Supreme Court justice Ruth Bader Ginsburg dead at 87
(CN) — U.S. Supreme Court Justice Ruth Bader Ginsburg died Friday at her family home in Washington of complications from pancreatic cancer, the high court said. She was 87.
“Our nation has lost a jurist of historic stature,” Chief Justice John Roberts said in a statement. “Our nation has lost a jurist of historic stature. We at the Supreme Court have lost a cherished colleague. Today we mourn, but with confidence that future generations will remember Ruth Bader Ginsburg as we knew her — a tireless and resolute champion of justice.”
Ginsburg was appointed to the high court by former President Bill Clinton in 1993, serving previously on the U.S. Court of Appeals. Over 159 law clerks worked under Ginsburg’s tutelage at the court, where she served for 27 years.
A prolific advocate for women’s rights, in 1971 Ginsburg helped launch the Women’s Rights Project of the American Civil Liberties Union and was the group’s general counsel. She then served on the ACLU’s national board of directors until 1980, when she was appointed to the U.S. Court of Appeals.
The Brooklyn, New York, native received a bachelor’s degree from Cornell University in 1954 — the same year she married her husband, Martin D. Ginsburg — before moving onto Harvard Law School in 1956.
Ginsburg then received a law degree from Columbia Law School and clerked for Southern District of New York Judge Edmund L. Palmieri from 1959 to 1961. The next two years she was a research associate at the Columbia Law School Project on International Procedure before coming associate director of the program. She taught law for nine years at Rutgers’ University School of Law.
Ginsburg struggled with pancreatic cancer and was hospitalized multiple times in the last year. In August 2019, the high court announced she had undergone three weeks of radiation therapy for a tumor on her pancreas discovered during a blood test the previous month.
The court said treatment caused Ginsburg to cancel her yearly trip to Santa Fe but otherwise she focused on work.
Most recently, she was believed to have an infection and was admitted to a Washington hospital for fever and chills before being admitted to Johns Hopkins Hospital in Baltimore.
The stay at Johns Hopkins marked the third stay at an area hospital in eight months. In November 2019, she went to the hospital with the complaints of chills and participated in oral arguments by telephone this past May after treatment for a benign gallbladder condition.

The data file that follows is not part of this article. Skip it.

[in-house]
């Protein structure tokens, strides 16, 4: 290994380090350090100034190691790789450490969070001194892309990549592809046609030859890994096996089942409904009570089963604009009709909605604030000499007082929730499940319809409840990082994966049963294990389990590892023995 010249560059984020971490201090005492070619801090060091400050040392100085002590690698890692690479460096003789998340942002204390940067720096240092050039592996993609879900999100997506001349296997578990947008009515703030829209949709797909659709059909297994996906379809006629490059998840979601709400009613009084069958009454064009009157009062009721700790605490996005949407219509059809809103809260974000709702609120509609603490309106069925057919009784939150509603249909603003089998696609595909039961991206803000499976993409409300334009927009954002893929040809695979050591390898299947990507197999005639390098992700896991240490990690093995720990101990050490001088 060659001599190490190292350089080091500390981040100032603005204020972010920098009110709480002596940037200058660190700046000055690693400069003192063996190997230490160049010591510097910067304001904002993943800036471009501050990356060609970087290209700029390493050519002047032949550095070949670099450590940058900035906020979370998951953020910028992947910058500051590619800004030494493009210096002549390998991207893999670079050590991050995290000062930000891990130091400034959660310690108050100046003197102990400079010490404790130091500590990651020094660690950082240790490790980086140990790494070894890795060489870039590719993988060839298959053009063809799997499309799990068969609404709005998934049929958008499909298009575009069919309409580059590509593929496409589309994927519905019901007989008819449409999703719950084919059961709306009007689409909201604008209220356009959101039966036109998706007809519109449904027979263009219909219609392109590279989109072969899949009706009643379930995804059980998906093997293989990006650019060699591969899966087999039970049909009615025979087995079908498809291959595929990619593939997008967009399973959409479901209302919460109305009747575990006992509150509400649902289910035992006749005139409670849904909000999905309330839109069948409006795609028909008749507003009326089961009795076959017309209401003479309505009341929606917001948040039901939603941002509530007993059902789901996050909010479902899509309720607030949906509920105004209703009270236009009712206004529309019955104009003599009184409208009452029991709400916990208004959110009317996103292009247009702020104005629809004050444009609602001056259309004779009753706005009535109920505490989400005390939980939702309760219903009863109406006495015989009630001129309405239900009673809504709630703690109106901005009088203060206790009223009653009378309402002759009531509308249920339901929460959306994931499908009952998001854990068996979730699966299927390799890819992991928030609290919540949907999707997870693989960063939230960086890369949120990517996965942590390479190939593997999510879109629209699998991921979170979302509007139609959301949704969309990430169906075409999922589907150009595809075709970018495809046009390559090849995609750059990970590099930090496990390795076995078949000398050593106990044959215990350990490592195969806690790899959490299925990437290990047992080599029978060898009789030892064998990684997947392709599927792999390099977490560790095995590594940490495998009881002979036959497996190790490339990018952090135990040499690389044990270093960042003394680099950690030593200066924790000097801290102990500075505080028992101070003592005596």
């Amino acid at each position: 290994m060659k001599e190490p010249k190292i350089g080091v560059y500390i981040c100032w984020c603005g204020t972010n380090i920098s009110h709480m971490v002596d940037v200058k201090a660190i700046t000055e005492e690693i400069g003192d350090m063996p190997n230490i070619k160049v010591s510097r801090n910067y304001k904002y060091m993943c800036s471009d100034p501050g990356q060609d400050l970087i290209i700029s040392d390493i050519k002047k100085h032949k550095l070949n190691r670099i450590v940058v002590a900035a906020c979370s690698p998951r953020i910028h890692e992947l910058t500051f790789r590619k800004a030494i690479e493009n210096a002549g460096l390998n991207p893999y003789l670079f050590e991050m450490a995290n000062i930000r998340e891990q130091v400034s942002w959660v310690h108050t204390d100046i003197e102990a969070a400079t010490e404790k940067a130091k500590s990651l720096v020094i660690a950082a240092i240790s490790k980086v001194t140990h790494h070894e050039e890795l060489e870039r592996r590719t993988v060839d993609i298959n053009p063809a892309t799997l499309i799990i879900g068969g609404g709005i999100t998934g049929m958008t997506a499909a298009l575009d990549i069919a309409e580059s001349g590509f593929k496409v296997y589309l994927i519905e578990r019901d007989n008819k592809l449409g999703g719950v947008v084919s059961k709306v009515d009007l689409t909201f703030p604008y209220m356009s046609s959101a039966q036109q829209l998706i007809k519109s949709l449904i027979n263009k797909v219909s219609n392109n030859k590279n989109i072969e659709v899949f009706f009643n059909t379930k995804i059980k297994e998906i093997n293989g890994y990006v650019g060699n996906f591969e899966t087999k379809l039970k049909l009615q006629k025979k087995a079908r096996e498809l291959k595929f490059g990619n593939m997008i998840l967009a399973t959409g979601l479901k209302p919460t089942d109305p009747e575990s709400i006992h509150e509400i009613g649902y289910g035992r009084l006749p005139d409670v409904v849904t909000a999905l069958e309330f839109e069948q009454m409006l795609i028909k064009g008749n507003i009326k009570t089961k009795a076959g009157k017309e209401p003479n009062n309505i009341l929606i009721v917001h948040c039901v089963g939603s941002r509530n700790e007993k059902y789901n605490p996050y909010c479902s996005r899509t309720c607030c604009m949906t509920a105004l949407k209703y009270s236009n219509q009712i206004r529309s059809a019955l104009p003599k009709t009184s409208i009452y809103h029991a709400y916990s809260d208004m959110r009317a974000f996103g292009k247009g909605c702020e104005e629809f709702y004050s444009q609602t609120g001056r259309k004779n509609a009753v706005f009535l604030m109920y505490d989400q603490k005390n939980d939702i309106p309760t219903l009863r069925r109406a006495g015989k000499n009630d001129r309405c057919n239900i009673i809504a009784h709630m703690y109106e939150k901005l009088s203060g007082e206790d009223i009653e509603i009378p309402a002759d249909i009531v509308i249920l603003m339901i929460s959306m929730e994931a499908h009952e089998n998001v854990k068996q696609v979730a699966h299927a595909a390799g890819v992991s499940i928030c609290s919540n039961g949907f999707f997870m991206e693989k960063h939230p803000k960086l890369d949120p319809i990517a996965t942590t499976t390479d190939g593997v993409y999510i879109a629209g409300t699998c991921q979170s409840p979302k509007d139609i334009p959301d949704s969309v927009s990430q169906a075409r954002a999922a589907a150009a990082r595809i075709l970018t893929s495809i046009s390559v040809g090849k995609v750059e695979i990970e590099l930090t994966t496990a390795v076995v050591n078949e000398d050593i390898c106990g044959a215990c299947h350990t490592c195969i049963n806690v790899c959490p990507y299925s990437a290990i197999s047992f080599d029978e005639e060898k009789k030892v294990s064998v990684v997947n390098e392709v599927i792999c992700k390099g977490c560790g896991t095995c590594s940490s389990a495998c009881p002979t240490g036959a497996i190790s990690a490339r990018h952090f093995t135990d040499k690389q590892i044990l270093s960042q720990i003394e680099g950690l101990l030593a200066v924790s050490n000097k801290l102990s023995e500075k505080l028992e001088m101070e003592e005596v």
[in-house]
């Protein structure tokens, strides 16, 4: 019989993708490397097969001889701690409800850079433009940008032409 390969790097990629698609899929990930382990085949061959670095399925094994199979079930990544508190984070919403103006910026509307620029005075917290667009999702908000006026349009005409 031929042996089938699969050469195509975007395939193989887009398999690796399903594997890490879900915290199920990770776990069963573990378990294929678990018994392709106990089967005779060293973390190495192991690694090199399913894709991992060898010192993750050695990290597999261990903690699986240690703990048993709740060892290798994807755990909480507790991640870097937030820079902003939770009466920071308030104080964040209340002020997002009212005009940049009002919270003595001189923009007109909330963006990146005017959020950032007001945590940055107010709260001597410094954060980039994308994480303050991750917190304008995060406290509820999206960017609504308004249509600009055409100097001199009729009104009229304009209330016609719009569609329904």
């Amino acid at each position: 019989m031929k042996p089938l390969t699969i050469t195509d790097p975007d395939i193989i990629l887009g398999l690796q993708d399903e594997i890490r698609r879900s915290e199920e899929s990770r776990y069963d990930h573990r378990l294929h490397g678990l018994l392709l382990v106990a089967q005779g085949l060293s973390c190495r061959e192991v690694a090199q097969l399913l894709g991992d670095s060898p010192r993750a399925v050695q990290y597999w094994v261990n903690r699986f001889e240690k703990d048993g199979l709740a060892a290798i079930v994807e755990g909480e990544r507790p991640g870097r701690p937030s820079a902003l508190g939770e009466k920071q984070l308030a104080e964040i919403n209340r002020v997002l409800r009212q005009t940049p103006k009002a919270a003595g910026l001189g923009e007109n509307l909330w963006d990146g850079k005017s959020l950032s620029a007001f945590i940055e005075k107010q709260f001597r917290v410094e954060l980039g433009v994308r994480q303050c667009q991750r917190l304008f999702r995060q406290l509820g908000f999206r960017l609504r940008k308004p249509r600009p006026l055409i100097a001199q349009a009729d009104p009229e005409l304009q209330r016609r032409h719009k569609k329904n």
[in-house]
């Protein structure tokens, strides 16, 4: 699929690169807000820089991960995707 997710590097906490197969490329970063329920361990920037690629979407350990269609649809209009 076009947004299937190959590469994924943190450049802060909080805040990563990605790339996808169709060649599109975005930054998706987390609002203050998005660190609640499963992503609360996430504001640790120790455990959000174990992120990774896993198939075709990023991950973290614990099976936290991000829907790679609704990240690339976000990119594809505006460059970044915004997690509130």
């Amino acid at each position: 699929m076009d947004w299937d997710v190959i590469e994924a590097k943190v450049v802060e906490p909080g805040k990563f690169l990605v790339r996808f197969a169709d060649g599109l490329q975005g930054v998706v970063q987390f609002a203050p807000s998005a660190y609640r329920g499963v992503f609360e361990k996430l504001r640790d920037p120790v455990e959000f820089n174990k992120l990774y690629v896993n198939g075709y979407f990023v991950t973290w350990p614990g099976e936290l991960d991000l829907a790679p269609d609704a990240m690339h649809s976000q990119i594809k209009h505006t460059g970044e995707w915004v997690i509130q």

Anthony D. Romero, the ACLU’s executive director, said in a statement Friday that few people have “such a dramatic and lasting effect of a particular area of law” that Ginsburg had — noting her work for the organization in the 1970s.
“By 1974, the Women’s Rights Project and ACLU affiliates had participated in over 300 sex discrimination cases; between 1969 and 1980 the ACLU participated in 66% of gender discrimination cases decided by the Supreme Court,” Romero said. “In her honor, we will be dedicating the ACLU Center for Liberty as the Ruth Bader Ginsburg Liberty Center.”
Congressman Jerry Nadler said in a statement that Ginsburg “left an indelible mark on this country” and that her loss was felt deeply.
“She will be remembered for her brilliant mind, her razor-sharp wit and her tenacious and lifelong fight to protect the rights of women in this country. In a year of incalculable loss, may we pause for a moment to honor this remarkable woman who never backed down from a fight and was never afraid to stand up for what she believed.”
Senate Majority Leader Mitch McConnell said in a statement Friday should President Donald Trump select a nominee for Ginsburg’s seat that person, “will receive a vote on the floor of the United States Senate.”
McConnell blocked former President Barack Obama’s pick in 2016, noting it was too close to an election year for the Senate to vote on another confirmation.
“In the last midterm election before Justice Scalia’s death in 2016, Americans elected a Republican Senate majority because we pledge to check and balance the last days of a lame-duck president’s second term,” McConnell said in a statement. “We kept our promise. Since the 1880s no Senate has confirmed an opposite-party president’s Supreme Court nominee in a presidential election year.”
Ginsburg penned the Supreme Court’s opinion in United States V. Virginia, ending the Virginia Military Institute’s male-only admission policy. She also was an instrumental voice in Safford Unified School District v. Redding, where an eighth-grade student was strip searched by school officials, after another claimed she had ibuprofen.
Equal pay disputes on the basis of sex also took center stage for Ginsburg during her time on the court. In Ledbetter v. Goodyear Tire and Rubber Company, although the high court ruled a retired employee had no claim for damages, she wrote there was no reason to prevent the employee “from later challenging the then current and continuing payment of a wage depressed on account of her sex.”
Alaska Senator Lisa Murkowski told an Alaska Public Media correspondent in Washington, D.C. before Ginsburg’s death Friday that she would not confirm a new justice until after the election. According to the report, Murkowski said when McConnell halted Obama’s pick in 2016 it was “too close to an election” and “people needed to decide” on a president.